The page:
(defclass customer (person)
((order-history :accessor customer-order-history :initarg :order-history)))
(defclass shareholder (person)
((shares :accessor shareholder-shares :initarg :shares)))
Having done that, you will now be able to create customers, employees, etc with make-instance, but you'll be able to use the person-name accessor function to extract the name of any of these kinds of objects, reglardless of what class they actually are. If you are writing a function to write a letter to a person, that prints out the letter and prints an envelope with the name and address on, then this function can be used to send letters to shareholders, employees, or customers. While a function that calculates dividends, and uses the shareholder-shares function, will of course only work on shareholders, not customers (although it can then use the generic send-letter function to write a letter to the shareholder telling them what their dividend payment is going to be!).
This is good, as it makes our code simpler; we can reuse the letter-sending functionality between different types of people.
But suppose we want to use a different letter-writing system for shareholders. Rather than using the cheap and nasty dot-matrix mass-envelope-labelling machine in the basement, we want shareholder letters to be printed on the nice laser with nice paper and put in a nice expensive-looking envelope?
Well, we could make our print-letter function work out if the person is a shareholder (there's a function for asking what the class of something is) and have a big (if ...) to decide between the two printing mechanisms.
But that's ugly.
Instead, we could use a generic function. If we declare a "print-letter" generic function, we can then provide two implementations for it - one for any person, and one for shareholders. When you call the generic function, Lisp decides which implementation to use; for a shareholder, both are eligible, but as 'shareholder' is more specific than 'person' (because it inherits from 'person'), the shareholder one will win. If you call it with a customer, then as there is no explicit implementation for a customer, the generic 'person' implementation gets used. And if you call print-letter on, say, a cons cell, then as there is no eligible implementation at all, you get an error.
This is sort of the same thing as that big "if", with one major exception: each implementation of a generic function is defined independently. So the bit of your application that deals with printing letters can define the generic function and the general 'person' implementation of it, while a special module for dealing with shareholders (written by the shareholder relations team, and in a different part of the app entirely) can define the shareholder implementation. While programmers from any part of the organisation can call "print-letter". And if an extra bit of the software is designed one day to send letters to employees more cheaply by using the internal post system rather than putting them in envelopes at all, it can be written and just define a new implementation of "print-letter" for employees. Whereas using the "big if" approach, to add this new letter-printing system you'd need to talk to the programmers who maintain the "print-letter" function to get your employee case added. In effect, Lisp maintains that "big if" inside print-letter for you, assembling it dynamically from all the letter-printing implementations you provide it.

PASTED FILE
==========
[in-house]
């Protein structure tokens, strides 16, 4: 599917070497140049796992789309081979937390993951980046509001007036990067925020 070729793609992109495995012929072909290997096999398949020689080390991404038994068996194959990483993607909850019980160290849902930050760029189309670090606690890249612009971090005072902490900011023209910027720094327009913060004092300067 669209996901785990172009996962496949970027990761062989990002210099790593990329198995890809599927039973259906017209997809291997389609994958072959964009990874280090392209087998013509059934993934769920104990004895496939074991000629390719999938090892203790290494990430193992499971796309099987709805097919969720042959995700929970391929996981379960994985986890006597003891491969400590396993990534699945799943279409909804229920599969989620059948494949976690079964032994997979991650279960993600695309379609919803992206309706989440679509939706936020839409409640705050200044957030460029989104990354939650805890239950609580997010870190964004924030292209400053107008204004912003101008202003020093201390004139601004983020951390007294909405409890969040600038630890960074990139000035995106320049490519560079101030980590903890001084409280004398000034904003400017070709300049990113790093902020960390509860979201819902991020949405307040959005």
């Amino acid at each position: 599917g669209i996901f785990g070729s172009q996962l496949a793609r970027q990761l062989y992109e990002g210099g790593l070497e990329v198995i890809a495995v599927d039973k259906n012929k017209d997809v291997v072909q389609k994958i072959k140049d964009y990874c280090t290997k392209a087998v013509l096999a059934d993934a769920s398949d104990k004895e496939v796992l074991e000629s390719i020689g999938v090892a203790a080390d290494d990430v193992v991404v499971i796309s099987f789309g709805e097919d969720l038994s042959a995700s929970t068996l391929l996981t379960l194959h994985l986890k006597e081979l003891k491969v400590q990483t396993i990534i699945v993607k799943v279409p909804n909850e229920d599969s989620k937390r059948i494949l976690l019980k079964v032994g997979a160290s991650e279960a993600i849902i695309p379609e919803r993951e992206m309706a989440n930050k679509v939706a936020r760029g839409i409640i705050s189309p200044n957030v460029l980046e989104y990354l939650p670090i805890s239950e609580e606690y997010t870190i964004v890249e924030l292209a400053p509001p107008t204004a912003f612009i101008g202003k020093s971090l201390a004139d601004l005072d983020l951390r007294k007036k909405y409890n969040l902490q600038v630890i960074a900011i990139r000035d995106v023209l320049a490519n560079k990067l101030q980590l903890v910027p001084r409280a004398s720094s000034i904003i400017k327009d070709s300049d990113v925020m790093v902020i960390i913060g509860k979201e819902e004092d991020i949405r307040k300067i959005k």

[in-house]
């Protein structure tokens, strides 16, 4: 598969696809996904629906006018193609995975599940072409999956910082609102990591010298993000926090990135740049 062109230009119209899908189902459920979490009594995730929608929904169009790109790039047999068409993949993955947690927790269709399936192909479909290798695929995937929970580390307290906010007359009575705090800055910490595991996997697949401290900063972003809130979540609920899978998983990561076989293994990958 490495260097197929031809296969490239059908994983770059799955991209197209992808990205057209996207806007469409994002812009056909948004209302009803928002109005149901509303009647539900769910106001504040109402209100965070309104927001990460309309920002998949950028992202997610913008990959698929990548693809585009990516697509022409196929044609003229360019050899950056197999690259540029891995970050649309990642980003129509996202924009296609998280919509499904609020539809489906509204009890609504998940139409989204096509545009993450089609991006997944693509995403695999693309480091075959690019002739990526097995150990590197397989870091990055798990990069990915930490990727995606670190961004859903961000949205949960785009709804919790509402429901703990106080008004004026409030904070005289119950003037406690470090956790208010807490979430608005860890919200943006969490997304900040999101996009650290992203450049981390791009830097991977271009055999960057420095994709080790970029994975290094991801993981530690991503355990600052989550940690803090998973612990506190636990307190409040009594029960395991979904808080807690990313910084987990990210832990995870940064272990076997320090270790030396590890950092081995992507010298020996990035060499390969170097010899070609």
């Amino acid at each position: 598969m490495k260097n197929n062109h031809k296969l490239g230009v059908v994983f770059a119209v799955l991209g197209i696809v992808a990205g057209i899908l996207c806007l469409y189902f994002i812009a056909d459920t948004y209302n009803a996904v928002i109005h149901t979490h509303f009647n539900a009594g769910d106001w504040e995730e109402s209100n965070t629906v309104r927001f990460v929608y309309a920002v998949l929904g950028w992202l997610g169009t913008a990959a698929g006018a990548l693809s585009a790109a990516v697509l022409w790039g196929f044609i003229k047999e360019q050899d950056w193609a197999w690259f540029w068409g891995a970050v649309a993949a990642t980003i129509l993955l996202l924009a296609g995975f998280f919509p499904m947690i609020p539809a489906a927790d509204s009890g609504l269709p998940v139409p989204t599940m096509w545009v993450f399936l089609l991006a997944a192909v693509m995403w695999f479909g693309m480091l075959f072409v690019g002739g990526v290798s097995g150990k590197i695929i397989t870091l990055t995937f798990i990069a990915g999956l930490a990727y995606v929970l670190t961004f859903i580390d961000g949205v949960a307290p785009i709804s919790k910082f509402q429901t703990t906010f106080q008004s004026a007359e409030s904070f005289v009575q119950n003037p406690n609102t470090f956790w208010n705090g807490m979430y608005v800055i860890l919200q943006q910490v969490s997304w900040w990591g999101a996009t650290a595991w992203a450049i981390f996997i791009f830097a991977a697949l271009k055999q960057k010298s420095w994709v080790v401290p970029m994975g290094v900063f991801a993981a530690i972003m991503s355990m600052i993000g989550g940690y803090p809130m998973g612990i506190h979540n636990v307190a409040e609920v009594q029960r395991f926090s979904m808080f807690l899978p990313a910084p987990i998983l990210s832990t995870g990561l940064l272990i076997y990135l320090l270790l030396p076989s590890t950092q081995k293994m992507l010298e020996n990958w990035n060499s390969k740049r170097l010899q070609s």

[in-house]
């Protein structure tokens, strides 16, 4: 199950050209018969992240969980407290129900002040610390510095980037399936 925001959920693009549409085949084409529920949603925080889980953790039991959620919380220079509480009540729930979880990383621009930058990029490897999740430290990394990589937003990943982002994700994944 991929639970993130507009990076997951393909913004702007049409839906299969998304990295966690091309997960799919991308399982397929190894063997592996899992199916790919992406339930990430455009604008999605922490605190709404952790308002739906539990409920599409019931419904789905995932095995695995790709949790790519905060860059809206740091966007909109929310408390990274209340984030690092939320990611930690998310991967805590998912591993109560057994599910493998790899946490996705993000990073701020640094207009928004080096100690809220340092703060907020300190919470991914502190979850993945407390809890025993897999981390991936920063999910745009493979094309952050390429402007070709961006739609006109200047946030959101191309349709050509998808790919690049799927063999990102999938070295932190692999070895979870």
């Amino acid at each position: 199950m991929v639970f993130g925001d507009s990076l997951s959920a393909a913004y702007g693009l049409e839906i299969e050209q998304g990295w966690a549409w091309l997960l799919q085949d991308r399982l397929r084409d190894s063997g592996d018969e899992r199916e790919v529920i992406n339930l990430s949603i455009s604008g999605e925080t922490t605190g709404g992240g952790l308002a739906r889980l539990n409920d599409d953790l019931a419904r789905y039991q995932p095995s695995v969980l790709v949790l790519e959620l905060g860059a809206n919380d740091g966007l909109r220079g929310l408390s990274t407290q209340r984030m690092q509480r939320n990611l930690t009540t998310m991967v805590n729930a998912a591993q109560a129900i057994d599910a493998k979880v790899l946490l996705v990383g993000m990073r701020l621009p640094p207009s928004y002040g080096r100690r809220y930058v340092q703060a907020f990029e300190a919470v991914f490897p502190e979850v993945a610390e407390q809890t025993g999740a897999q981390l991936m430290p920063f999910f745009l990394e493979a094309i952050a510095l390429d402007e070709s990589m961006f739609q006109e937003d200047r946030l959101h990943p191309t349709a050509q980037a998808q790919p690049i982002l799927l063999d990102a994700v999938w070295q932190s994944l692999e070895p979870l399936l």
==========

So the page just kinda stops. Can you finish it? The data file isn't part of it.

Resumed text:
This is a benefit when writing large applications with large teams; in effect, Lisp assembles your program for you from the bits provided by different teams. Which is why OO is popular in the "large software systems" world, and sometimes less useful for one-man projects.
Java, C++, Python, etc. complicate matters by not having generic functions, and instead having methods that live inside the classes/objects like slots do. So the methods get inherited like slots, which means that you can write a generic print-letter method inside "person", then "override" it with another one inside "shareholder" to get specific behaviour when printing letters to shareholders. However, this means that you still need to bother the authors of the "shareholder" class to get your improved "print-letter" method added, despite the fact that the "shareholder" class is owned by the folks who design the data model while "print-letter" is the responsiblity of the letter-printing department. As usual, Lisp does it better